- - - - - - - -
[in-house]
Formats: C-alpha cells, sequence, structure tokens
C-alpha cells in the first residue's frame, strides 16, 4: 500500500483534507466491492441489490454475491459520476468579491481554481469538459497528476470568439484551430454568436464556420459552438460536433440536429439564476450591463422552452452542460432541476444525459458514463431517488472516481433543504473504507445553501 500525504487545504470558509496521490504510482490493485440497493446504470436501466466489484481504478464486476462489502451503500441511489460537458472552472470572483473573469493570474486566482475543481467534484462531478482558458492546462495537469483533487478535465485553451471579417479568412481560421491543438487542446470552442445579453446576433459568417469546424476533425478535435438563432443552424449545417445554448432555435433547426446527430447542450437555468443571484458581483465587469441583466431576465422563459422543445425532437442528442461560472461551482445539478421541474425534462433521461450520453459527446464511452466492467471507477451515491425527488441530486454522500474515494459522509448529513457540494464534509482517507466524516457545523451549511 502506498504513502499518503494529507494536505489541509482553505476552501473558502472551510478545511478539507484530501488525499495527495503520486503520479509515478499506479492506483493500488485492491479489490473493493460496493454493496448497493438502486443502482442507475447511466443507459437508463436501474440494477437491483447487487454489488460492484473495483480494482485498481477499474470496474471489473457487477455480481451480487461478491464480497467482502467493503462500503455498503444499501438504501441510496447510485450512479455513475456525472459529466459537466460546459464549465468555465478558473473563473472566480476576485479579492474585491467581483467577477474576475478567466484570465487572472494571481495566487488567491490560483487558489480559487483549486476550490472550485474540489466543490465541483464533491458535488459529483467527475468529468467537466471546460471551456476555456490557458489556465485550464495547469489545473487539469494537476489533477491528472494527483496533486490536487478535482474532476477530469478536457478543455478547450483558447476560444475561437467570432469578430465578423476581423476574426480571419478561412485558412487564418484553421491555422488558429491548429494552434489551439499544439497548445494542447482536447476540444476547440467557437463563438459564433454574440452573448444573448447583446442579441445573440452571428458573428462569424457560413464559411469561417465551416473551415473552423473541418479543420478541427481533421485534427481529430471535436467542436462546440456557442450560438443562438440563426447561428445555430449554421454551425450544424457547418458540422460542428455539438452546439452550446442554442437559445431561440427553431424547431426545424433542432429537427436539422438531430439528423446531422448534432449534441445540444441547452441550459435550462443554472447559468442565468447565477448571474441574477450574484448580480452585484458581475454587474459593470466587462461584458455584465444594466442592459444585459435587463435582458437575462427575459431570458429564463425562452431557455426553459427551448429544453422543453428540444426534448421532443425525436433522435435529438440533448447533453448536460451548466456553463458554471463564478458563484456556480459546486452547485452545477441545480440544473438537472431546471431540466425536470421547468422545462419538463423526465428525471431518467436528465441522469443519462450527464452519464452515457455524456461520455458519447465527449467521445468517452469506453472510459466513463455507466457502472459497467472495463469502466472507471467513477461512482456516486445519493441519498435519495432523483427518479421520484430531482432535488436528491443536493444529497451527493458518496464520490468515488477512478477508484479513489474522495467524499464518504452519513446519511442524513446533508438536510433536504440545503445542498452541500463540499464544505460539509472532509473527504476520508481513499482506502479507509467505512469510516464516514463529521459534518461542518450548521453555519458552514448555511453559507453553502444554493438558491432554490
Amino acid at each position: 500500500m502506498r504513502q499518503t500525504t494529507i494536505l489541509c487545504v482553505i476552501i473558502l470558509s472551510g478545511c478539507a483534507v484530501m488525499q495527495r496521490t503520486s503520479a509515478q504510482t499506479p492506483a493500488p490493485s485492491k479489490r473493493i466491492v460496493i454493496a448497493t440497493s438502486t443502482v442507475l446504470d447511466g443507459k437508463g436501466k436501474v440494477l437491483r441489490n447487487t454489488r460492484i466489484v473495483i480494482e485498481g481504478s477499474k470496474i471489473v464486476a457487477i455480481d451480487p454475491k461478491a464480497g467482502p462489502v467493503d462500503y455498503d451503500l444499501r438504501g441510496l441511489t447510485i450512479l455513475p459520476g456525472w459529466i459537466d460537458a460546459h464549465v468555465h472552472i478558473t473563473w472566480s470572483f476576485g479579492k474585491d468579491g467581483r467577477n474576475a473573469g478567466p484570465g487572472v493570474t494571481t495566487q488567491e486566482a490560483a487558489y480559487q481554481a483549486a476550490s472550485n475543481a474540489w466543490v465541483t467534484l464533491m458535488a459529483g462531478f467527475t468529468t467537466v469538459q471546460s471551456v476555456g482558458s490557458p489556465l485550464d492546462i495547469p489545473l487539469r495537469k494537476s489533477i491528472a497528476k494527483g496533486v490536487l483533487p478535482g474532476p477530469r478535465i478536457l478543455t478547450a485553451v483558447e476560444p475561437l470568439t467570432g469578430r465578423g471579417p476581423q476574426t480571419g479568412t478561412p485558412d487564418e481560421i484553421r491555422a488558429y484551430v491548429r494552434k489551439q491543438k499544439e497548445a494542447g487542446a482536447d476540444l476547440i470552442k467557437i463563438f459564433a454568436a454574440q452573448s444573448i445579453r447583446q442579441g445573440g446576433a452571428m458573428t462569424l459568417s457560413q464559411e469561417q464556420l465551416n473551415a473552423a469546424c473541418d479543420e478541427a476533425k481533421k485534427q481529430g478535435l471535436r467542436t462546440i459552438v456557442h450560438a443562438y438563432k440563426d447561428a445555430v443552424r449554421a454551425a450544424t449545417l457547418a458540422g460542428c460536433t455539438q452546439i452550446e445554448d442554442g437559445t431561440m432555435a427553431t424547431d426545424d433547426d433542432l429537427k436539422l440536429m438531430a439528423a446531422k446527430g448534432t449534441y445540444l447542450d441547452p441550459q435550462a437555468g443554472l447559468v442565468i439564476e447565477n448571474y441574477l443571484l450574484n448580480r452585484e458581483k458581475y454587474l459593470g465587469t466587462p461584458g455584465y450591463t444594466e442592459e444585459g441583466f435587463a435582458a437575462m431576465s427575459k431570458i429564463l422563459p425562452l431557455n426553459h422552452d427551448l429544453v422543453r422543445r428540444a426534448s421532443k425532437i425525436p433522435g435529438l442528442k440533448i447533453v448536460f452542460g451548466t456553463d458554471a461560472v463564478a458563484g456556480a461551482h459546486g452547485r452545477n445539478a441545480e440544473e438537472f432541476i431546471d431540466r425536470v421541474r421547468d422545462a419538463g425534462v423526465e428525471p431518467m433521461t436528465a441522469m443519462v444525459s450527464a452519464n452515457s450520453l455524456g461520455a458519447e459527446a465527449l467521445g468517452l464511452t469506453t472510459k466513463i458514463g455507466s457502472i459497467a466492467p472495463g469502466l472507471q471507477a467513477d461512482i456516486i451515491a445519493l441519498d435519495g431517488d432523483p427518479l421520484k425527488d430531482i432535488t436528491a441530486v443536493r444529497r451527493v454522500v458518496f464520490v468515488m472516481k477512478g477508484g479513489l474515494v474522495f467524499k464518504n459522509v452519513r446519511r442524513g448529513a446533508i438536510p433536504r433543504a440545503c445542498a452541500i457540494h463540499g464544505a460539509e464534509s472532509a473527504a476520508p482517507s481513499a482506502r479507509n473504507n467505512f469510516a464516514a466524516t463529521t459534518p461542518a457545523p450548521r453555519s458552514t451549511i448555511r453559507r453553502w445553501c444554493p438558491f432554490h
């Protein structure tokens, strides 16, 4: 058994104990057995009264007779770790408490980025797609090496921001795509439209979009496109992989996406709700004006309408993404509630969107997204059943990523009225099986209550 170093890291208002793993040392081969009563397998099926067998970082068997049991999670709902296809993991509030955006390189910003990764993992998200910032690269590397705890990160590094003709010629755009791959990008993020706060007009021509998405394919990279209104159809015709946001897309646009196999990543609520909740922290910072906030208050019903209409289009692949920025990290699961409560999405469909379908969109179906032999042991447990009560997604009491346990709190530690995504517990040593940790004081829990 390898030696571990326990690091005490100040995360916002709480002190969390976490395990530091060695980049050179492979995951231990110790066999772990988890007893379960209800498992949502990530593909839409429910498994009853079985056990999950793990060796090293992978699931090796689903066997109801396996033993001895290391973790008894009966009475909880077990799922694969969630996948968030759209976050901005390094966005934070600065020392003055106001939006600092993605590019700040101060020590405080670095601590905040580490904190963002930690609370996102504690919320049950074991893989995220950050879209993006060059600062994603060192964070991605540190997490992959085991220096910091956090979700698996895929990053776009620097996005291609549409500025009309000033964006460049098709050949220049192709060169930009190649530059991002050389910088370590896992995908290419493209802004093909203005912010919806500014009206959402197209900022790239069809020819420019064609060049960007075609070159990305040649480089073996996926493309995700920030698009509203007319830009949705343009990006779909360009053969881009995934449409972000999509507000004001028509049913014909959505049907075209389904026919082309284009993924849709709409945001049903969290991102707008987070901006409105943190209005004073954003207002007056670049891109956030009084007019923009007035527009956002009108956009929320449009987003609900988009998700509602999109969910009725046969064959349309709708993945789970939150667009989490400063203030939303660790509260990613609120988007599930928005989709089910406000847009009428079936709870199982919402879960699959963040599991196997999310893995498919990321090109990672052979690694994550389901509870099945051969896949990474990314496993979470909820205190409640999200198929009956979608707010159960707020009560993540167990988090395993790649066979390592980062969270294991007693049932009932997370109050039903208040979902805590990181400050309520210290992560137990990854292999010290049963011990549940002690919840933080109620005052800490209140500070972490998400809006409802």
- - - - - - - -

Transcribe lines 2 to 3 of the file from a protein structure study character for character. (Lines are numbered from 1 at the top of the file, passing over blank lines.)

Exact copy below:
Formats: C-alpha cells, sequence, structure tokens
C-alpha cells in the first residue's frame, strides 16, 4: 500500500483534507466491492441489490454475491459520476468579491481554481469538459497528476470568439484551430454568436464556420459552438460536433440536429439564476450591463422552452452542460432541476444525459458514463431517488472516481433543504473504507445553501 500525504487545504470558509496521490504510482490493485440497493446504470436501466466489484481504478464486476462489502451503500441511489460537458472552472470572483473573469493570474486566482475543481467534484462531478482558458492546462495537469483533487478535465485553451471579417479568412481560421491543438487542446470552442445579453446576433459568417469546424476533425478535435438563432443552424449545417445554448432555435433547426446527430447542450437555468443571484458581483465587469441583466431576465422563459422543445425532437442528442461560472461551482445539478421541474425534462433521461450520453459527446464511452466492467471507477451515491425527488441530486454522500474515494459522509448529513457540494464534509482517507466524516457545523451549511 502506498504513502499518503494529507494536505489541509482553505476552501473558502472551510478545511478539507484530501488525499495527495503520486503520479509515478499506479492506483493500488485492491479489490473493493460496493454493496448497493438502486443502482442507475447511466443507459437508463436501474440494477437491483447487487454489488460492484473495483480494482485498481477499474470496474471489473457487477455480481451480487461478491464480497467482502467493503462500503455498503444499501438504501441510496447510485450512479455513475456525472459529466459537466460546459464549465468555465478558473473563473472566480476576485479579492474585491467581483467577477474576475478567466484570465487572472494571481495566487488567491490560483487558489480559487483549486476550490472550485474540489466543490465541483464533491458535488459529483467527475468529468467537466471546460471551456476555456490557458489556465485550464495547469489545473487539469494537476489533477491528472494527483496533486490536487478535482474532476477530469478536457478543455478547450483558447476560444475561437467570432469578430465578423476581423476574426480571419478561412485558412487564418484553421491555422488558429491548429494552434489551439499544439497548445494542447482536447476540444476547440467557437463563438459564433454574440452573448444573448447583446442579441445573440452571428458573428462569424457560413464559411469561417465551416473551415473552423473541418479543420478541427481533421485534427481529430471535436467542436462546440456557442450560438443562438440563426447561428445555430449554421454551425450544424457547418458540422460542428455539438452546439452550446442554442437559445431561440427553431424547431426545424433542432429537427436539422438531430439528423446531422448534432449534441445540444441547452441550459435550462443554472447559468442565468447565477448571474441574477450574484448580480452585484458581475454587474459593470466587462461584458455584465444594466442592459444585459435587463435582458437575462427575459431570458429564463425562452431557455426553459427551448429544453422543453428540444426534448421532443425525436433522435435529438440533448447533453448536460451548466456553463458554471463564478458563484456556480459546486452547485452545477441545480440544473438537472431546471431540466425536470421547468422545462419538463423526465428525471431518467436528465441522469443519462450527464452519464452515457455524456461520455458519447465527449467521445468517452469506453472510459466513463455507466457502472459497467472495463469502466472507471467513477461512482456516486445519493441519498435519495432523483427518479421520484430531482432535488436528491443536493444529497451527493458518496464520490468515488477512478477508484479513489474522495467524499464518504452519513446519511442524513446533508438536510433536504440545503445542498452541500463540499464544505460539509472532509473527504476520508481513499482506502479507509467505512469510516464516514463529521459534518461542518450548521453555519458552514448555511453559507453553502444554493438558491432554490